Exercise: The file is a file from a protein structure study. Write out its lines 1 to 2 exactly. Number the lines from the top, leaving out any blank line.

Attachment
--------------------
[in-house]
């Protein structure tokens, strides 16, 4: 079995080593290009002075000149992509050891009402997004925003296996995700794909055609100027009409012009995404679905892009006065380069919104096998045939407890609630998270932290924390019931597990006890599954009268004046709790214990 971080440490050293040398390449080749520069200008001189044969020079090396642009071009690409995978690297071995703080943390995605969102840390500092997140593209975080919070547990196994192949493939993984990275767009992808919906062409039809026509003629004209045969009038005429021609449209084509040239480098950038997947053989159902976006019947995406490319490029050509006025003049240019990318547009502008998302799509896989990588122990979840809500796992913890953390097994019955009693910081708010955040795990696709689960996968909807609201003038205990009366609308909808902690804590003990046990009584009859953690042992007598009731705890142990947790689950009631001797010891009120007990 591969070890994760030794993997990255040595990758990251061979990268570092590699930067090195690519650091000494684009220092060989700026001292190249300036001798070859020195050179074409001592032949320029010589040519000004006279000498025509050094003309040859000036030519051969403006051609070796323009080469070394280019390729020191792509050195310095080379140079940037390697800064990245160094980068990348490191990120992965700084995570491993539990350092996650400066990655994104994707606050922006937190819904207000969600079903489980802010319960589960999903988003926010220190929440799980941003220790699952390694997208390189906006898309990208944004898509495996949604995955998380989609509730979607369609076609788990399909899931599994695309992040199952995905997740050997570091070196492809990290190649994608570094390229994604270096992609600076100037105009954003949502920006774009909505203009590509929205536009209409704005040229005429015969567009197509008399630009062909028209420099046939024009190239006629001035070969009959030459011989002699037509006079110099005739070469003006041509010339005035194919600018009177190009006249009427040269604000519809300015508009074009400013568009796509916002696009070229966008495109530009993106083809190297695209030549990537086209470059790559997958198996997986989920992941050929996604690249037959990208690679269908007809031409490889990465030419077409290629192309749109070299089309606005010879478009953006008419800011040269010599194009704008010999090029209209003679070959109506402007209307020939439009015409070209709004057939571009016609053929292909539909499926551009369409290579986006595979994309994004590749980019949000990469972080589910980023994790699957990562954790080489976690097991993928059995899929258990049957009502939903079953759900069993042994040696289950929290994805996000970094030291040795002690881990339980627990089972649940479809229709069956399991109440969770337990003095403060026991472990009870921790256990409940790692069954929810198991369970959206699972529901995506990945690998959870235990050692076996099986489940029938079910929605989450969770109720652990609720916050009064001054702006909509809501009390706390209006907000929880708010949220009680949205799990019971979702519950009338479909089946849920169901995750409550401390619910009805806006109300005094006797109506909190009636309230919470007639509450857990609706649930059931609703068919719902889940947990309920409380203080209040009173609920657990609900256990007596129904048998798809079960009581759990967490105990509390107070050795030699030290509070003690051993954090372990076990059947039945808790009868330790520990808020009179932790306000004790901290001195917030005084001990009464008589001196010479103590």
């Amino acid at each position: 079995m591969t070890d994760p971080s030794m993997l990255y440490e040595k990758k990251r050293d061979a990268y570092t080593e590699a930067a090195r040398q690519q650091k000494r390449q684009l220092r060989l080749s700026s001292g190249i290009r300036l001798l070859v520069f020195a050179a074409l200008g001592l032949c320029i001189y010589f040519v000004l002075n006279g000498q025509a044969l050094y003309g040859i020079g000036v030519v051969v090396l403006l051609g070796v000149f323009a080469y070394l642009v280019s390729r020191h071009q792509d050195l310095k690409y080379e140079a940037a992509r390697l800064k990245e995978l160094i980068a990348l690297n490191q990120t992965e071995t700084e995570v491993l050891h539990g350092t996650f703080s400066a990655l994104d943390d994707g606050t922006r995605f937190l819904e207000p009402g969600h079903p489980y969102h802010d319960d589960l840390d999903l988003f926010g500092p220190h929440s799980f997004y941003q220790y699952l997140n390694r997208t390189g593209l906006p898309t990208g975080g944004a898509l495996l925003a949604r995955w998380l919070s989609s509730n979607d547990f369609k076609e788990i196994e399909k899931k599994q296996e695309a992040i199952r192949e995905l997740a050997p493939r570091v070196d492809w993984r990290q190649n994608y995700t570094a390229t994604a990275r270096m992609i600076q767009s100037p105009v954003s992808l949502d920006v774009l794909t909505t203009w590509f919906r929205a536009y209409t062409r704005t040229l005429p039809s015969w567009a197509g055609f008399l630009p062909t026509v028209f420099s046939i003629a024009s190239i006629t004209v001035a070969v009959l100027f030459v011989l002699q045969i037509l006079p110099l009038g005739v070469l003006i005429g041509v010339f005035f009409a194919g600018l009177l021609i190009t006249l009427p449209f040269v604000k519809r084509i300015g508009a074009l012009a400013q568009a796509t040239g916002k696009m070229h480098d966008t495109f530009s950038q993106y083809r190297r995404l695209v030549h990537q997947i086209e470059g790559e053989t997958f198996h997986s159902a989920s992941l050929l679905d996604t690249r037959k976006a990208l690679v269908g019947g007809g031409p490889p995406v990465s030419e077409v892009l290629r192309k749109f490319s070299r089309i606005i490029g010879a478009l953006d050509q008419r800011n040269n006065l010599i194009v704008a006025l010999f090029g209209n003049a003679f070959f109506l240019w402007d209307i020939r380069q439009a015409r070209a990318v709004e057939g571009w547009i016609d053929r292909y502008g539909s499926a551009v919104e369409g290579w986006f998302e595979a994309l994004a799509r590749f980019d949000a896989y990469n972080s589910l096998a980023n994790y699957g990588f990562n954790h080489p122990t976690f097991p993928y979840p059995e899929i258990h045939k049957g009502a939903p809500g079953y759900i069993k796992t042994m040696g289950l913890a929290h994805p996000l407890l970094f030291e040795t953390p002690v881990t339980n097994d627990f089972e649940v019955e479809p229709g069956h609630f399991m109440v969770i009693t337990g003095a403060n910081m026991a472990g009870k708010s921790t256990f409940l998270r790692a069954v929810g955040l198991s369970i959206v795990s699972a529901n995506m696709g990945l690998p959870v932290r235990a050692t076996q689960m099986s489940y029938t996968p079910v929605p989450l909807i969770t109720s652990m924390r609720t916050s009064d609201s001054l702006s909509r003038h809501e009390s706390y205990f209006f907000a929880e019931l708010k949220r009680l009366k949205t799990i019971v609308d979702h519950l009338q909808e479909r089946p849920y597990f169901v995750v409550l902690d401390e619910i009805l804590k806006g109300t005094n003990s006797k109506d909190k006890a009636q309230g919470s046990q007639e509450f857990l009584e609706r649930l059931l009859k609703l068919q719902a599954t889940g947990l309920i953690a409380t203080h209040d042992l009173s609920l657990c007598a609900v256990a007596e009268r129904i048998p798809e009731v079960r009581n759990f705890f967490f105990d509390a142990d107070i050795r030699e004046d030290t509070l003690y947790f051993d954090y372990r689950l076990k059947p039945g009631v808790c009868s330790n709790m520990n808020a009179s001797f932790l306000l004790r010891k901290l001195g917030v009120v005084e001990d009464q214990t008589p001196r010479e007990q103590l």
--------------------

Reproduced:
[in-house]
């Protein structure tokens, strides 16, 4: 079995080593290009002075000149992509050891009402997004925003296996995700794909055609100027009409012009995404679905892009006065380069919104096998045939407890609630998270932290924390019931597990006890599954009268004046709790214990 971080440490050293040398390449080749520069200008001189044969020079090396642009071009690409995978690297071995703080943390995605969102840390500092997140593209975080919070547990196994192949493939993984990275767009992808919906062409039809026509003629004209045969009038005429021609449209084509040239480098950038997947053989159902976006019947995406490319490029050509006025003049240019990318547009502008998302799509896989990588122990979840809500796992913890953390097994019955009693910081708010955040795990696709689960996968909807609201003038205990009366609308909808902690804590003990046990009584009859953690042992007598009731705890142990947790689950009631001797010891009120007990 591969070890994760030794993997990255040595990758990251061979990268570092590699930067090195690519650091000494684009220092060989700026001292190249300036001798070859020195050179074409001592032949320029010589040519000004006279000498025509050094003309040859000036030519051969403006051609070796323009080469070394280019390729020191792509050195310095080379140079940037390697800064990245160094980068990348490191990120992965700084995570491993539990350092996650400066990655994104994707606050922006937190819904207000969600079903489980802010319960589960999903988003926010220190929440799980941003220790699952390694997208390189906006898309990208944004898509495996949604995955998380989609509730979607369609076609788990399909899931599994695309992040199952995905997740050997570091070196492809990290190649994608570094390229994604270096992609600076100037105009954003949502920006774009909505203009590509929205536009209409704005040229005429015969567009197509008399630009062909028209420099046939024009190239006629001035070969009959030459011989002699037509006079110099005739070469003006041509010339005035194919600018009177190009006249009427040269604000519809300015508009074009400013568009796509916002696009070229966008495109530009993106083809190297695209030549990537086209470059790559997958198996997986989920992941050929996604690249037959990208690679269908007809031409490889990465030419077409290629192309749109070299089309606005010879478009953006008419800011040269010599194009704008010999090029209209003679070959109506402007209307020939439009015409070209709004057939571009016609053929292909539909499926551009369409290579986006595979994309994004590749980019949000990469972080589910980023994790699957990562954790080489976690097991993928059995899929258990049957009502939903079953759900069993042994040696289950929290994805996000970094030291040795002690881990339980627990089972649940479809229709069956399991109440969770337990003095403060026991472990009870921790256990409940790692069954929810198991369970959206699972529901995506990945690998959870235990050692076996099986489940029938079910929605989450969770109720652990609720916050009064001054702006909509809501009390706390209006907000929880708010949220009680949205799990019971979702519950009338479909089946849920169901995750409550401390619910009805806006109300005094006797109506909190009636309230919470007639509450857990609706649930059931609703068919719902889940947990309920409380203080209040009173609920657990609900256990007596129904048998798809079960009581759990967490105990509390107070050795030699030290509070003690051993954090372990076990059947039945808790009868330790520990808020009179932790306000004790901290001195917030005084001990009464008589001196010479103590």